So, imagine her shock when she was told by the bank later that her CCRIS record was a concern. It showed lapsed payments in Jan and Feb 2010 for a car that she owned. Then only she realized what had happened. G had a car which she sold to a distant relative. As there were only 2 more years to pay for the hire purchase loan, the relative persuaded her to let him "sambung bayar" (continue to pay the instalments under G's name), so that he need not go through the hassle of applying for another loan. G agreed. She received a lump sum for the car, and the balance payment was through the relative bearing responsibility for the remainder instalments. But the hire purchase loan was still in her name. So her CCRIS record was damaged, and her bank declined her application for the home loan.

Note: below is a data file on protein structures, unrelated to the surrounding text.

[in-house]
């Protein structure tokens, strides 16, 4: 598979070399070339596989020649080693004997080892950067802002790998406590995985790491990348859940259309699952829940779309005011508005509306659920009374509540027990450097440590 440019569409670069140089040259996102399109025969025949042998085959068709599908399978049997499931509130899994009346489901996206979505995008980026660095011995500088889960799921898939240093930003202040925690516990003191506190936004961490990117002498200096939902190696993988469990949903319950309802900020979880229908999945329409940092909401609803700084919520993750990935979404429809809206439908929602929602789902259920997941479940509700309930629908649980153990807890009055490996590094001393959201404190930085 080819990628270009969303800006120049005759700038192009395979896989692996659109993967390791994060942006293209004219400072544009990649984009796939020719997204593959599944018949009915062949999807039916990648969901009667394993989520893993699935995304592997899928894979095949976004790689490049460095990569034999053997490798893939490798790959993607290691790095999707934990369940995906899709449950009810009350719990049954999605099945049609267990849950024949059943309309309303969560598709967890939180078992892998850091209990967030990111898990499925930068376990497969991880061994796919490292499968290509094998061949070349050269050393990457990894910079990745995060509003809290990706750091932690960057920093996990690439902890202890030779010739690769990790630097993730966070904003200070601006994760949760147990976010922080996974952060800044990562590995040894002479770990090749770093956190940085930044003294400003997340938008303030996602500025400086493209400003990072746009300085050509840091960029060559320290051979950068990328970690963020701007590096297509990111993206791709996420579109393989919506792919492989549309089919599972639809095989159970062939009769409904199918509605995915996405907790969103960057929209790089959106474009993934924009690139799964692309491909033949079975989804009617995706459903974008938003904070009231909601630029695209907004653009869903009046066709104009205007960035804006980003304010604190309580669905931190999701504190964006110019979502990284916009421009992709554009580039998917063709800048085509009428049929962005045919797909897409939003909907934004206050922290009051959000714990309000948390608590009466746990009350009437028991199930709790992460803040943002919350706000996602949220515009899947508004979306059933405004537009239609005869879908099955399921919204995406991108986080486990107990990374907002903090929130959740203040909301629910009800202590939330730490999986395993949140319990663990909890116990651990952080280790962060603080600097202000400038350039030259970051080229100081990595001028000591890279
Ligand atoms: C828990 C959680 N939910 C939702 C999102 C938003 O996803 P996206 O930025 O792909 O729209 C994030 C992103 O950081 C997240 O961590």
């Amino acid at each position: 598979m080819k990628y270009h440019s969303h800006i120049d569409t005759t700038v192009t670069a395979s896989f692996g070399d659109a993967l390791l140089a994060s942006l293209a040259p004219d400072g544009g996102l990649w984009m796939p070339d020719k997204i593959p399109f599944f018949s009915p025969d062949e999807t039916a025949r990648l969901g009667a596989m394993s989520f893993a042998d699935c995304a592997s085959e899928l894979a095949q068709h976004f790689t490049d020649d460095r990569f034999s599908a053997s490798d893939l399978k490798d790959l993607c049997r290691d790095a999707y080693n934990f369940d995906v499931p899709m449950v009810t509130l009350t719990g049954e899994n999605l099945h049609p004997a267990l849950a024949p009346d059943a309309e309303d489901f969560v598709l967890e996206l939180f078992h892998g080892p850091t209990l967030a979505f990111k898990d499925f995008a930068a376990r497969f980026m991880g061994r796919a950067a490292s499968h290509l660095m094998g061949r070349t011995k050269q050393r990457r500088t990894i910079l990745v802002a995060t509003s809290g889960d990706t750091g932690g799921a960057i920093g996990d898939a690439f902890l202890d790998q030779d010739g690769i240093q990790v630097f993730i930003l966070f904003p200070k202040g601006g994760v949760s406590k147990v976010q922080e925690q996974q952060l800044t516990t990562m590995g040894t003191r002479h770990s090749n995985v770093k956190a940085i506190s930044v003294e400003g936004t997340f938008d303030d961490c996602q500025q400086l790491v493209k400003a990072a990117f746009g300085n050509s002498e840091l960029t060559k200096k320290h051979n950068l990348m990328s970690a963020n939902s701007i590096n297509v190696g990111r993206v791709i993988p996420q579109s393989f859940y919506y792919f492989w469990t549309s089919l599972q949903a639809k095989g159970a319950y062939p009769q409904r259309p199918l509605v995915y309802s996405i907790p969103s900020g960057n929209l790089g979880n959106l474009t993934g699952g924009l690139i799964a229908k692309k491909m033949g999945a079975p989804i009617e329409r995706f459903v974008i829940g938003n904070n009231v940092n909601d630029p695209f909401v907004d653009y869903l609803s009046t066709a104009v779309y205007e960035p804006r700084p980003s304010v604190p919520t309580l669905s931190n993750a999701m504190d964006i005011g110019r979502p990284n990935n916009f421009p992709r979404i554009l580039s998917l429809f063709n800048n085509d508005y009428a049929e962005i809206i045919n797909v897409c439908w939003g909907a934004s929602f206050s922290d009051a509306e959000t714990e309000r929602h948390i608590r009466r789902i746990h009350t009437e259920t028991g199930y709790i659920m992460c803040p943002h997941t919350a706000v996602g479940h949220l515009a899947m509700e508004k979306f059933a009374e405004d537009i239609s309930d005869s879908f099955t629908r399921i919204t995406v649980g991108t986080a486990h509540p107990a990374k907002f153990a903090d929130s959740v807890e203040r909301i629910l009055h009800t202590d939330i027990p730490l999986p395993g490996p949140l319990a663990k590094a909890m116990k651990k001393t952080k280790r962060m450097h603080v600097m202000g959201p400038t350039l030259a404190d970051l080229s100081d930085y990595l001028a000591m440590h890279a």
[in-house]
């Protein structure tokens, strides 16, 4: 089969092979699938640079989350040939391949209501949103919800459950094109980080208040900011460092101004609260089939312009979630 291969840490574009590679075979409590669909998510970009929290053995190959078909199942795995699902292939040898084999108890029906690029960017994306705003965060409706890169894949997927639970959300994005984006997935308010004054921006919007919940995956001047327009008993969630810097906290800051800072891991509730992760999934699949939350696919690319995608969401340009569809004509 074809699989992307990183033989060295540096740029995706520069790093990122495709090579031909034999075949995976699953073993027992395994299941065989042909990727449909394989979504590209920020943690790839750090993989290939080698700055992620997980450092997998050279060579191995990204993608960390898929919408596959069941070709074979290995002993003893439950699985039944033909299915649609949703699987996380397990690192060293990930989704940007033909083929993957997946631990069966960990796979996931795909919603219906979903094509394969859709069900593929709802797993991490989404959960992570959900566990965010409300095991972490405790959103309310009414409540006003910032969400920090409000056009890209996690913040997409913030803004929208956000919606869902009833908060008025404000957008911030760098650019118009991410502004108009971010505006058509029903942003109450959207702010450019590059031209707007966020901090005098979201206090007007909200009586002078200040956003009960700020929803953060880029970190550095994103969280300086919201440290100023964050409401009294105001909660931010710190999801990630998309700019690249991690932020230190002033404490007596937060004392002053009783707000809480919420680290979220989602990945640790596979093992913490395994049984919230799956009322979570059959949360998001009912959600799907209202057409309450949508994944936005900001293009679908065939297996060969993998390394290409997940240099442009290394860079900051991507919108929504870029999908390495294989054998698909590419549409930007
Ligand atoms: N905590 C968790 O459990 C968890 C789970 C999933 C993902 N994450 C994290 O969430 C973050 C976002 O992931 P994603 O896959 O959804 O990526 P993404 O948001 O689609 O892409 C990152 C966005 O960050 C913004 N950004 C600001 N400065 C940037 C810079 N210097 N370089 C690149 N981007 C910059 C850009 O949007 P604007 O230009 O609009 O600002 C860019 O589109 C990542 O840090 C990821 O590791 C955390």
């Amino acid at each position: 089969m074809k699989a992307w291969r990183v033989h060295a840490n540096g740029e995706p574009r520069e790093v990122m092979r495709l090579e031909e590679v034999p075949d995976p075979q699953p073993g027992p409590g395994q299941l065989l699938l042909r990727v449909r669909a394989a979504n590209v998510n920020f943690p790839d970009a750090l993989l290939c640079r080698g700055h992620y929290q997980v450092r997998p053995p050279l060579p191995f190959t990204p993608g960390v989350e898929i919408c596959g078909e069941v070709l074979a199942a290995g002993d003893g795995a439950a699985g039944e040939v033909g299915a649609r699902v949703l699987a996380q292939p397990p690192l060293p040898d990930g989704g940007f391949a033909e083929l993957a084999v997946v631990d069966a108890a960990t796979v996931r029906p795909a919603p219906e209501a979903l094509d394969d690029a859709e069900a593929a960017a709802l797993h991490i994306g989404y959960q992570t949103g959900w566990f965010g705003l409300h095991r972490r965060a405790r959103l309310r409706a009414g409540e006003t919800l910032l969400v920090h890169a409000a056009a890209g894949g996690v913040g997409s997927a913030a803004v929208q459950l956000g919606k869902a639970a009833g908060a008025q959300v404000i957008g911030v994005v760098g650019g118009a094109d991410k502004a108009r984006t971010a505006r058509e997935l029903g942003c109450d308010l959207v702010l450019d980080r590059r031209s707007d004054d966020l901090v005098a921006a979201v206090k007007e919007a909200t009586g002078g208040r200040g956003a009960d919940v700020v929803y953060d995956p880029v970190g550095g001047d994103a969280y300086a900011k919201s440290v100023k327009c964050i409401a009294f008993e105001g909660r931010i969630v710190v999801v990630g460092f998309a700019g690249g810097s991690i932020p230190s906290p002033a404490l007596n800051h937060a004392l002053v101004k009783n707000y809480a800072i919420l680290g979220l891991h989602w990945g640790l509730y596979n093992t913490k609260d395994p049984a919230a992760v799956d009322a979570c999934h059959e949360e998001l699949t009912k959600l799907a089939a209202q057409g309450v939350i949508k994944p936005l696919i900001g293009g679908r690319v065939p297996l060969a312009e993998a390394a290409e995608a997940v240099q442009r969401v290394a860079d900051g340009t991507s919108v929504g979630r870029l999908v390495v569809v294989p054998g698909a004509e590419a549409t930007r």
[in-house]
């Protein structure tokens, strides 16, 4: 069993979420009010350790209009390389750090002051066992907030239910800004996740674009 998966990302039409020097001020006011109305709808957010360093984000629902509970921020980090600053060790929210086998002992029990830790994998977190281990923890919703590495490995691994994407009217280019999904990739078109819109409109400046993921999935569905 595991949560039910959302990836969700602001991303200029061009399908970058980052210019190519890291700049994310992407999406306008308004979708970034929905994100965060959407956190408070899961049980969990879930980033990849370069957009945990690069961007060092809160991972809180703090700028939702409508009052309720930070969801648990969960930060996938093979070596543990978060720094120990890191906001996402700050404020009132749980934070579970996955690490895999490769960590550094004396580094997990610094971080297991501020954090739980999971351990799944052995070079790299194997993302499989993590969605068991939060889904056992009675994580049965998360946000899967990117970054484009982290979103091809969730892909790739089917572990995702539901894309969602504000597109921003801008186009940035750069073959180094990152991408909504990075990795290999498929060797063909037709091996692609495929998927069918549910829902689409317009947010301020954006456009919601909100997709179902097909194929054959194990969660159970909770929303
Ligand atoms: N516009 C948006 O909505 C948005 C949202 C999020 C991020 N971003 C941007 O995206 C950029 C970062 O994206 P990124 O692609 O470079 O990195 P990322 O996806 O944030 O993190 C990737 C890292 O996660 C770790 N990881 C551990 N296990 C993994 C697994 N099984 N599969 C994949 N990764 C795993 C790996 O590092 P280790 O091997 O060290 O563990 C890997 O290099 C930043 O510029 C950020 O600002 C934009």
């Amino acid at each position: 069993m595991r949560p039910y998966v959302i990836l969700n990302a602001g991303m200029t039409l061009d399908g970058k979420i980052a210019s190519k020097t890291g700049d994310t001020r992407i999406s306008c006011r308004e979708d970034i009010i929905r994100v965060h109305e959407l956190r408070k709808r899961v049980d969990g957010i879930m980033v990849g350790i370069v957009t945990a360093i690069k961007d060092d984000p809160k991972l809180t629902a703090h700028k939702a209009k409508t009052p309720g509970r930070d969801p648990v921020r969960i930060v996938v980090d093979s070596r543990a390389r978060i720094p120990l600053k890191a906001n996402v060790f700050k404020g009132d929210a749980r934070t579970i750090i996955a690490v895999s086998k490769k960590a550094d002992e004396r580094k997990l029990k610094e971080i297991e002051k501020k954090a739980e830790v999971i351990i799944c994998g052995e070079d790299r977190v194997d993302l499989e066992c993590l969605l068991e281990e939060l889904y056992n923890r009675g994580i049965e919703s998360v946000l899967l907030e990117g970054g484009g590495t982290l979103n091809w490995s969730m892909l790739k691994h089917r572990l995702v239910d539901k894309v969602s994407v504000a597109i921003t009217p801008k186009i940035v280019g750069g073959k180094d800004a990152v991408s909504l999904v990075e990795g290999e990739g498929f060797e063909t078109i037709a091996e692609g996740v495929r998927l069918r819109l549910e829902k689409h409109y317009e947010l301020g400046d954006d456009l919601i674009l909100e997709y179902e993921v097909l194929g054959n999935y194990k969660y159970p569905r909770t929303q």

All other banks looked at her CCRIS record, and rejected her application. She had no choice but to apply from MBSB, which she was told could close an eye on her CCRIS record. She had the disadvantage of having to take up an unattractive loan interest rate. On top of that, for some reason, MBSB or its lawyers work very slowly (unlike conventional banks), thus delaying the loan disbursement to the vendor of the condominium, and the very irritated owner threatened to charge her interest for late disbursement.
What a lesson to learn. Just one small act of kindness, to a distant relative, resulted in so much monetary hassle for herself. And this has long term consequences, imagine being stuck with a high interest loan for 30 years!
G thought: "I have been a good paymaster all my life. The only thing I didn't do was I didn't check my relative's money habits and I brought all this trouble on myself."

Photo courtesy of Equifax.